LearnIrishwith Us!Start Learning!
You may have heard the tune, “The Garden Where The Praties Grow”. Ever wonder why it’s not, “The Garden Where The Spuds Grow,” since “spuds” is another popular nickname for potatoes in Ireland?
We may not have the answer to the “spuds” aspect of the question, but we can at least discuss the term “praties” and its precedents in Irish. A few pronunciation tips are also given. Three typical words for “potato” in Irish are:
práta (standard, i.e An Caighdeán Oifigiúil, and Munster-dialect Irish, e.g. Cork, Kerry, etc.)
fata (Connacht Irish, e.g. Gaeilge Chonamara)
préata (Donegal Irish, although I have heard “práta” there also)
In this blogpost, we’ll look at using these three words in sentences and phrases such as “I like potatoes” or “the taste of the potatoes.” Each of the three forms mentioned above has several different spellings and pronunciations, depending on exactly how it’s being used.
an práta, the potato
an phráta, of the potato, blas an phráta, the taste of the potato
prátaí, potatoes, Is maith liom prátaí, I like potatoes, lit. “Potatoes are good with me)
na prátaí, the potatoes
na bprátaí, of the potatoes, blas na bprátaí, the taste of the potatoes
So those are the forms most learners will learn.
But if you’re in Conamara, you might want to try these:
an fata, the potato
an fhata, of the potato (remember, the “fh” is silent)
fataí, potatoes; Is maith le muintir Chonnachta fataí, Connacht people like potatoes.
na fataí, the potatoes
na bhfataí, of the potatoes (remember, the “bhf” is pronounced “w” here)
Up north (Gaeilge Uladh, i.e. Ulster Irish), you could use the following:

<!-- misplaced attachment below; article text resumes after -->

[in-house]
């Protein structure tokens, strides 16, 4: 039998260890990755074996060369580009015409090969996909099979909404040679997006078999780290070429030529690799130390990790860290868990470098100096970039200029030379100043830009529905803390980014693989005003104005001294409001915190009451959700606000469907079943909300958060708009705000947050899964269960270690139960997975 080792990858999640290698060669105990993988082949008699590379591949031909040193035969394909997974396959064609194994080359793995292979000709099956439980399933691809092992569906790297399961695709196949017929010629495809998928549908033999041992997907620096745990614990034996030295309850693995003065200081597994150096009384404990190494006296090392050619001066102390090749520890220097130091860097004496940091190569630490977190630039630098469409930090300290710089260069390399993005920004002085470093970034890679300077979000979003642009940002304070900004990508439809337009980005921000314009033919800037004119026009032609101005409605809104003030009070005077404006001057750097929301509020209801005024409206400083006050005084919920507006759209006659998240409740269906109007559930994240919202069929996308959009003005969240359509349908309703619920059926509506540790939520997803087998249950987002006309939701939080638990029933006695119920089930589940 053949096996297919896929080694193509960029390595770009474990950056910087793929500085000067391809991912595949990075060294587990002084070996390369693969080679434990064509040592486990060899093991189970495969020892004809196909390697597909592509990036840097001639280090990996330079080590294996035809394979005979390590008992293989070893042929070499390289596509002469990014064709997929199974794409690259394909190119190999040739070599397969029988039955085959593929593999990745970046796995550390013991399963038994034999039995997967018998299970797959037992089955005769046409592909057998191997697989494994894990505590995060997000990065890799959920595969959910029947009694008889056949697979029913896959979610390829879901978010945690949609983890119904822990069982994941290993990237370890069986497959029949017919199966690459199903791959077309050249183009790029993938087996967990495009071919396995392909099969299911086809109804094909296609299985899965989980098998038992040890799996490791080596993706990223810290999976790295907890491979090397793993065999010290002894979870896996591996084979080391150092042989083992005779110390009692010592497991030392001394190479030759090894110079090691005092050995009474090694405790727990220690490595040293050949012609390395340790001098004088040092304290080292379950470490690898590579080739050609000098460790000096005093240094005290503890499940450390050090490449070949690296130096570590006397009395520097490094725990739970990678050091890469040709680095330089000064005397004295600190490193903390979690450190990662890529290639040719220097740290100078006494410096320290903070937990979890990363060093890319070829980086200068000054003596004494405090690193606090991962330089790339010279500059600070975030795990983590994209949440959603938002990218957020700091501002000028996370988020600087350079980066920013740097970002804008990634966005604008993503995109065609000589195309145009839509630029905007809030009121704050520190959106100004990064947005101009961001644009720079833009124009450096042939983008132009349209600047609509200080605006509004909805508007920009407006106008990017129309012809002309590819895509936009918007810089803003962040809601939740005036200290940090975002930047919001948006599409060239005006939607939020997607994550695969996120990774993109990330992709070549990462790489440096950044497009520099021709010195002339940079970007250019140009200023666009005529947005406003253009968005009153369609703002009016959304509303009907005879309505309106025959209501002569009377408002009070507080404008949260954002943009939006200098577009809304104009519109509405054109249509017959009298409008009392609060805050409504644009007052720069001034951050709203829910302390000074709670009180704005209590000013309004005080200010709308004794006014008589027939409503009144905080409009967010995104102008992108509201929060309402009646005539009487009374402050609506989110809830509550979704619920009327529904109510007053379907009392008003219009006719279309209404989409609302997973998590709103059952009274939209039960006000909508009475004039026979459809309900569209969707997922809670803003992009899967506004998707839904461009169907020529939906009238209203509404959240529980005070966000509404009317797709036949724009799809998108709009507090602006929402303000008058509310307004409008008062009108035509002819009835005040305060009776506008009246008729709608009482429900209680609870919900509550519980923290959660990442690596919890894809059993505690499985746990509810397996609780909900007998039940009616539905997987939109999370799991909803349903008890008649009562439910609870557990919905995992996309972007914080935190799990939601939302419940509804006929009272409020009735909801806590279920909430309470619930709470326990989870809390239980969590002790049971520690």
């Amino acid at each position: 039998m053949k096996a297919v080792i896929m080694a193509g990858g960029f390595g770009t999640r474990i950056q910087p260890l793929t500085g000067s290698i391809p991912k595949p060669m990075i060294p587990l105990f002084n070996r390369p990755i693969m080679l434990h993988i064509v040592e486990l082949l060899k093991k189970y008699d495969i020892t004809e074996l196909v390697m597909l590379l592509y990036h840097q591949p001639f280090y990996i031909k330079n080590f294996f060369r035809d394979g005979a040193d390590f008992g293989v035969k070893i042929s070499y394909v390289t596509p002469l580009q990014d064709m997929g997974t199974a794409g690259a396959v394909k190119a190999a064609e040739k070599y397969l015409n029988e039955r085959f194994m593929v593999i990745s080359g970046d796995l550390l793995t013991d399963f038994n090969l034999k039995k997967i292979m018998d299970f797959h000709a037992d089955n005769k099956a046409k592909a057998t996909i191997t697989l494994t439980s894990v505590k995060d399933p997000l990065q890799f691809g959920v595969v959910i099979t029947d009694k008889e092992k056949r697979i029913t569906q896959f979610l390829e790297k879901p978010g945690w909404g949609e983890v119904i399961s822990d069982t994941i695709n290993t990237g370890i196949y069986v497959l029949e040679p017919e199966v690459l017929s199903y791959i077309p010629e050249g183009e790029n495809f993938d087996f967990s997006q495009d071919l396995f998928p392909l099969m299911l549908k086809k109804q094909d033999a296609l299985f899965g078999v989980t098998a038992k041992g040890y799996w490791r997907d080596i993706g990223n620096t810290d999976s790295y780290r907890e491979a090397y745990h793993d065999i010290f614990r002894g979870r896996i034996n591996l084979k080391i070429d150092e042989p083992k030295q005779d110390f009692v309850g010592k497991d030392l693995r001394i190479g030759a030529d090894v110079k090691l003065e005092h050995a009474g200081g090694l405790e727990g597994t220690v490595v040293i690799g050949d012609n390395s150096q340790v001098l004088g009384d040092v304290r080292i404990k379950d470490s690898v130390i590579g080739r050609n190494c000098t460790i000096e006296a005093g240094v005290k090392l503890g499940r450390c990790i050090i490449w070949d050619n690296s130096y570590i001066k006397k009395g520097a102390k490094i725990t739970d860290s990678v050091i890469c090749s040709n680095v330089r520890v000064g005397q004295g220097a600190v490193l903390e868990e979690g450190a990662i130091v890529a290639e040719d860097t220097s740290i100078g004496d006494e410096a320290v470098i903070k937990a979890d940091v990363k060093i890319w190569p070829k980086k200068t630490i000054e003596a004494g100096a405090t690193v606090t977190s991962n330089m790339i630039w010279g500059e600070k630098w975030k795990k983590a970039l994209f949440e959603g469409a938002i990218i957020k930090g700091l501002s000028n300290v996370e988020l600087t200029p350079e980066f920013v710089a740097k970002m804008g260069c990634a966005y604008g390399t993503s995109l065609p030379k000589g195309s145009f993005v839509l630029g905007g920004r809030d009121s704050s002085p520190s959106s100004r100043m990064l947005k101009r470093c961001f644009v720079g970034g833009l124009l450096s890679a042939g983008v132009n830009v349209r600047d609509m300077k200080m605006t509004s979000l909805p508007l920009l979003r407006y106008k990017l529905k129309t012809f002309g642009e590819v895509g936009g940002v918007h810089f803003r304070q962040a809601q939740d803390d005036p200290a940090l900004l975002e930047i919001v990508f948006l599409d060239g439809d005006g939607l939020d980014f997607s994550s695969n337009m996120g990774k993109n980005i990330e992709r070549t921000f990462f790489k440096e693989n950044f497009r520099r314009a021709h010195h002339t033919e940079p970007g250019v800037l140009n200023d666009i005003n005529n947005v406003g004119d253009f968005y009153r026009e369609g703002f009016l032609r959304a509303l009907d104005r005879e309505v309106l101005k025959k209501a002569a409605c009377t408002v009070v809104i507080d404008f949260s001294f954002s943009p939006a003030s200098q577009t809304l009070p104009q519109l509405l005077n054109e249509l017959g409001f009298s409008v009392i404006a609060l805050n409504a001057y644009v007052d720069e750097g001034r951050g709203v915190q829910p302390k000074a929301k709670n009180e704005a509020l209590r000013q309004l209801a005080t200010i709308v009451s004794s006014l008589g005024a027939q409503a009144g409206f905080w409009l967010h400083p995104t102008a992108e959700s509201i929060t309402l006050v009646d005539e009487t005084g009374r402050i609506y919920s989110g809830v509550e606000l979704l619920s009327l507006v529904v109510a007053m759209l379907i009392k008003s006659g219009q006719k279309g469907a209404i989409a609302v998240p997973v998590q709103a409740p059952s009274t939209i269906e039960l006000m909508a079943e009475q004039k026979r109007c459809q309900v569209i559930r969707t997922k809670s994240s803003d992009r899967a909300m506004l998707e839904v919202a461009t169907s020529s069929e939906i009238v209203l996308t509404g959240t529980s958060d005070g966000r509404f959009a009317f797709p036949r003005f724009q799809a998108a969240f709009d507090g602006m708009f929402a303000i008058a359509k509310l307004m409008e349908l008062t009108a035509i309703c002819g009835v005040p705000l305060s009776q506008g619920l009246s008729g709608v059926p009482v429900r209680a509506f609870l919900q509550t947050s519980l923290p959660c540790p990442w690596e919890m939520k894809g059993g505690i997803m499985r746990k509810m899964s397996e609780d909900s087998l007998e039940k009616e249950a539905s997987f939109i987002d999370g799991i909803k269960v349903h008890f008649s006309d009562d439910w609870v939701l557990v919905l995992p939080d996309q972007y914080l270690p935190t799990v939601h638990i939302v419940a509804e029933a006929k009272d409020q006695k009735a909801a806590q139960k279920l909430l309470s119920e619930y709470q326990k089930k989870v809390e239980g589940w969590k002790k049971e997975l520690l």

an préata, the potato
an phréata, of the potato (remember, the “ph” is pronounced “f”)
préataí, potatoes; Is maith le muintir Uladh préataí, Ulster people like potatoes.
na préataí, the potatoes
na bpréataí, of the potatoes
So that’s three sets of choices. Take your pick!
As for the tune, “The Garden Where The Praties Grow,” the pronunciation is obviously closest to the Ulster version of the words for potatoes. Offhand, though, I don’t know if this tune has a known geographic origin. If any, reader here does know, it would be great if you could write in and let us know. Scríobh isteach, más mian leat má tá eolas ar bith agat faoi sin.
As for any food topic, we could close with, “Bíodh goile agat” (Have an appetite, lit. Let there be appetite, or “a stomach,” at you) or simply, “Bain sult as do bhéile” (Enjoy your meal, lit. “Strike enjoyment out of your meal”). Slán go fóill – Róislín
PS: “The usual word for “stomach” in Irish is “bolg,” but “goile” is sometimes used, especially it seems in more clinically medical situations.
For more language learning advice, free resources, and information about how we can help you reach your language goals, select the most relevant newsletter(s) for you and sign up below.